Bay Tree crosswalk advocates celebrating success; snowy plovers having a bad nesting season on Siesta; volunteers sought to help reduce beach garbage on July Fourth; and county staff trying to keep North Beach Road clear of sand
Regular readers will recall that in April, residents of the Bay Tree Club on South Midnight Pass Road talked with The Sarasota News Leaderabout their years-long endeavor to convince Sarasota County staff of the need for a crosswalk between the two sections of their complex— the building on the Intracoastal Waterway side and the structures across the road, facing the public beach.
County staff repeatedly had turned them down, for a variety of reasons.
Yet, the two leaders of the initiative — Libby Sloan and Margi Ryder — were not about to give up. They were able to enlist the assistance of Gene Kusekoski, president of the Siesta Key Association(SKA), in bringing their concerns to the attention of County Commissioner Alan Maio.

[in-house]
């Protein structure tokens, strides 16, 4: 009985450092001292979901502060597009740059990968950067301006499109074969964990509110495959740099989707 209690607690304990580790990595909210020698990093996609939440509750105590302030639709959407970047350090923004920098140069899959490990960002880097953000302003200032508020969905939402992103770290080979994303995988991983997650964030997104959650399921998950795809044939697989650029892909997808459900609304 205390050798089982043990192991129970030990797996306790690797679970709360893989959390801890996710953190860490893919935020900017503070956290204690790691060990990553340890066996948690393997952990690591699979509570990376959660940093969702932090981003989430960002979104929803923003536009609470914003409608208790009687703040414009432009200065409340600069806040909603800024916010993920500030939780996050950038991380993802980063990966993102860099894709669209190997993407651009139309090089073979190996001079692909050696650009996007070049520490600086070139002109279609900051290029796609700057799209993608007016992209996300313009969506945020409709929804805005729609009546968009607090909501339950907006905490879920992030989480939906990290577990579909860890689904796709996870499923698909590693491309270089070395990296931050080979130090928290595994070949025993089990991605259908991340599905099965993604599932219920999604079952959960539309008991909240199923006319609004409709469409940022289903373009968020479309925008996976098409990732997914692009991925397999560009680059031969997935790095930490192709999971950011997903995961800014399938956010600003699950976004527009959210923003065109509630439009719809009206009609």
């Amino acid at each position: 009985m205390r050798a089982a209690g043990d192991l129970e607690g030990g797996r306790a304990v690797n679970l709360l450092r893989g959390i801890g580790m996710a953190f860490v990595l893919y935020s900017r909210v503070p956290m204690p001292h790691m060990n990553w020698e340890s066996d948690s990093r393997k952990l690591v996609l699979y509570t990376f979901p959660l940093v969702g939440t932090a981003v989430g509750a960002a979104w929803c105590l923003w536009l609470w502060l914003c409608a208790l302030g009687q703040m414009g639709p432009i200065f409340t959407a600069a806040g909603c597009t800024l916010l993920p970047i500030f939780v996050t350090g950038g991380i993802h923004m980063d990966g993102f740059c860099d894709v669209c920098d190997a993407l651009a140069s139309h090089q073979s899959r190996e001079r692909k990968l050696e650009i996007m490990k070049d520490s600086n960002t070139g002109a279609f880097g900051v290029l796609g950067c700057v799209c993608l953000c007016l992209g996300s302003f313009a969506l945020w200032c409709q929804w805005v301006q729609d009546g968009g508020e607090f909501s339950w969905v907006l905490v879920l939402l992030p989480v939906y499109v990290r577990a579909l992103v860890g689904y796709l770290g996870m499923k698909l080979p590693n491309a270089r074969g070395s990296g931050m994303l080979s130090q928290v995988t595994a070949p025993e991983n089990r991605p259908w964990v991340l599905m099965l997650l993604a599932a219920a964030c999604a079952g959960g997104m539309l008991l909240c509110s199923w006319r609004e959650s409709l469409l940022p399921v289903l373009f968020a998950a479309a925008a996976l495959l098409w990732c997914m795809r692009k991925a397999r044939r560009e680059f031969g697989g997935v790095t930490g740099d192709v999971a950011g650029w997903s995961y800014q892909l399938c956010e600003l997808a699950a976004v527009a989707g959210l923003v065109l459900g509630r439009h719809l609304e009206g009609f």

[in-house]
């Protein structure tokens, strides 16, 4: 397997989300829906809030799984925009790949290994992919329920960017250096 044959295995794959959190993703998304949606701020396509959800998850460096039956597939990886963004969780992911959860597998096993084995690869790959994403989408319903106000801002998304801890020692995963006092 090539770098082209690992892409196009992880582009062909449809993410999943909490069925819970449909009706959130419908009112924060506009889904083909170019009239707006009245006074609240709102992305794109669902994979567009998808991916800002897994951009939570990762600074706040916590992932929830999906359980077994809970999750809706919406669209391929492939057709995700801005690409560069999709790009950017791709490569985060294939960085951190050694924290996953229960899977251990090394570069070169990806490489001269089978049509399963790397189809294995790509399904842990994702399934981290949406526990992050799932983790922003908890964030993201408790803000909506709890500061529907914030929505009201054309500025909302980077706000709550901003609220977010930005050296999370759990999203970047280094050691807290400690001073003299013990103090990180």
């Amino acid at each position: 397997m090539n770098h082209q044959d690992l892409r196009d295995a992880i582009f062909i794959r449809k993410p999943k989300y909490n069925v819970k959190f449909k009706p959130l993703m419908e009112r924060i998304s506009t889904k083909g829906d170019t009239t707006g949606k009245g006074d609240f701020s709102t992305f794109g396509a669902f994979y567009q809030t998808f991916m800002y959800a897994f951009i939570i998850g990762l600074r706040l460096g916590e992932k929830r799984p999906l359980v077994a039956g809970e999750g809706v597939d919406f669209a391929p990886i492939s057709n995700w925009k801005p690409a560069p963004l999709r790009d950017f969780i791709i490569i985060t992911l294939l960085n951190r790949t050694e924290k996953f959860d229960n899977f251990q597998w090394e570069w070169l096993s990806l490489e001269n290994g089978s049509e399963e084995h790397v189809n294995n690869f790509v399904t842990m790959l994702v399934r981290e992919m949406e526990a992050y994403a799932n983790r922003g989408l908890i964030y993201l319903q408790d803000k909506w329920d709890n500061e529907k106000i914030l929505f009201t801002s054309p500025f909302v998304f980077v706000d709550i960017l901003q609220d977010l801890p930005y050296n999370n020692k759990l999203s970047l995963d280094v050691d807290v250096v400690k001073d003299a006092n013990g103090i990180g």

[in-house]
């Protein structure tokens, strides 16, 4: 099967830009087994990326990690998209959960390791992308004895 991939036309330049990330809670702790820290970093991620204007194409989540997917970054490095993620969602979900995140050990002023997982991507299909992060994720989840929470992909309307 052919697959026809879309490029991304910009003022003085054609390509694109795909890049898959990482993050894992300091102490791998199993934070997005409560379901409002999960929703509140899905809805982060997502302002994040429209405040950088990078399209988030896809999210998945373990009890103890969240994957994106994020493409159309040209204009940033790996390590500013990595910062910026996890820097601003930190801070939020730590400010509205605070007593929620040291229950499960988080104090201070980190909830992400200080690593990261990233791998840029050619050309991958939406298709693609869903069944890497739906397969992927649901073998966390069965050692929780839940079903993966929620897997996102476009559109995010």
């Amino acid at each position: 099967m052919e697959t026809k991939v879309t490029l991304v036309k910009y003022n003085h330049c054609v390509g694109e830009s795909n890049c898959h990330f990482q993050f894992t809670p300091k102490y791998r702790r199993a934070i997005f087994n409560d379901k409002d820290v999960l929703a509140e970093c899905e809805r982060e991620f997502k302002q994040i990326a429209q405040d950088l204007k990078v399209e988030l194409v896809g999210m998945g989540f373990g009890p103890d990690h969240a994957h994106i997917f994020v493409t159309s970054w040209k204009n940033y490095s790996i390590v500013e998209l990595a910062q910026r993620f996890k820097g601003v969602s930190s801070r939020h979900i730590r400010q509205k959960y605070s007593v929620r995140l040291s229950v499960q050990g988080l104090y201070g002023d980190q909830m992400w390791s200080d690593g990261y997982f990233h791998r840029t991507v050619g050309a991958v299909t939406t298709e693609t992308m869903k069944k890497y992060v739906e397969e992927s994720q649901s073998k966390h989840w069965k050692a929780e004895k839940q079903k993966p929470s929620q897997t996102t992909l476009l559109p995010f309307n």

At last, their hard work has proven fruitful.
During the June 7 SKA meeting, Kusekoski told the audience that, “after three long years, the ladies have won their case …”
On June 11, Ryder reported to Kusekoski and the News Leadervia email: “The County is digging out the area for the crosswalk today and they tell me the concrete will be poured tomorrow.”
When they first learned of the decision from county staff, in early May, Sloan let the News Leaderknow how thrilled they were. She wanted to hold off on an announcement, however, until she and Ryder saw the work actually getting underway, just out of an abundance of caution.
This week, Ryder attached photos to illustrate that county staff, indeed, was following through with construction.
Snowy plover nesting news
So far, this summer has not been a good one for snowy plovers on Siesta Key, Kylie Wilson, the Sarasota coordinator for Florida Audubon’s Shorebird Monitoring & Stewardship Program, told SKA members during their June 7 meeting.